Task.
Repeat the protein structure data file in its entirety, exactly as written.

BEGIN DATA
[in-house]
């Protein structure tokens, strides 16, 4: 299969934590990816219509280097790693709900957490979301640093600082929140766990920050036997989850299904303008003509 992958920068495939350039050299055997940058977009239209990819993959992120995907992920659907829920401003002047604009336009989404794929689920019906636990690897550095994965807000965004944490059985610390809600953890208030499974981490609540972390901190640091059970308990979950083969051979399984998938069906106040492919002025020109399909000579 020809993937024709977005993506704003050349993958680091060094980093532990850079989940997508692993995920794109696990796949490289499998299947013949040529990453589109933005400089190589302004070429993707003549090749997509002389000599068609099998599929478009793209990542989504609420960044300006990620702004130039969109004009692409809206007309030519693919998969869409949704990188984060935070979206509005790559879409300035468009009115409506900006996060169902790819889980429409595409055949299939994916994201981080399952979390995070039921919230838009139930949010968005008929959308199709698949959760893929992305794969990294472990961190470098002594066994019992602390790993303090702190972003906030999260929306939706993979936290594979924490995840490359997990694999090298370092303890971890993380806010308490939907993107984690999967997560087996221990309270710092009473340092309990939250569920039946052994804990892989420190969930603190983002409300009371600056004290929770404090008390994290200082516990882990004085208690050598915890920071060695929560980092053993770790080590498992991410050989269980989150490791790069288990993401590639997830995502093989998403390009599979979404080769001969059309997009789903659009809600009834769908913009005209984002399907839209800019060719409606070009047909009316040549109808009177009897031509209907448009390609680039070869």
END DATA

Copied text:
[in-house]
């Protein structure tokens, strides 16, 4: 299969934590990816219509280097790693709900957490979301640093600082929140766990920050036997989850299904303008003509 992958920068495939350039050299055997940058977009239209990819993959992120995907992920659907829920401003002047604009336009989404794929689920019906636990690897550095994965807000965004944490059985610390809600953890208030499974981490609540972390901190640091059970308990979950083969051979399984998938069906106040492919002025020109399909000579 020809993937024709977005993506704003050349993958680091060094980093532990850079989940997508692993995920794109696990796949490289499998299947013949040529990453589109933005400089190589302004070429993707003549090749997509002389000599068609099998599929478009793209990542989504609420960044300006990620702004130039969109004009692409809206007309030519693919998969869409949704990188984060935070979206509005790559879409300035468009009115409506900006996060169902790819889980429409595409055949299939994916994201981080399952979390995070039921919230838009139930949010968005008929959308199709698949959760893929992305794969990294472990961190470098002594066994019992602390790993303090702190972003906030999260929306939706993979936290594979924490995840490359997990694999090298370092303890971890993380806010308490939907993107984690999967997560087996221990309270710092009473340092309990939250569920039946052994804990892989420190969930603190983002409300009371600056004290929770404090008390994290200082516990882990004085208690050598915890920071060695929560980092053993770790080590498992991410050989269980989150490791790069288990993401590639997830995502093989998403390009599979979404080769001969059309997009789903659009809600009834769908913009005209984002399907839209800019060719409606070009047909009316040549109808009177009897031509209907448009390609680039070869």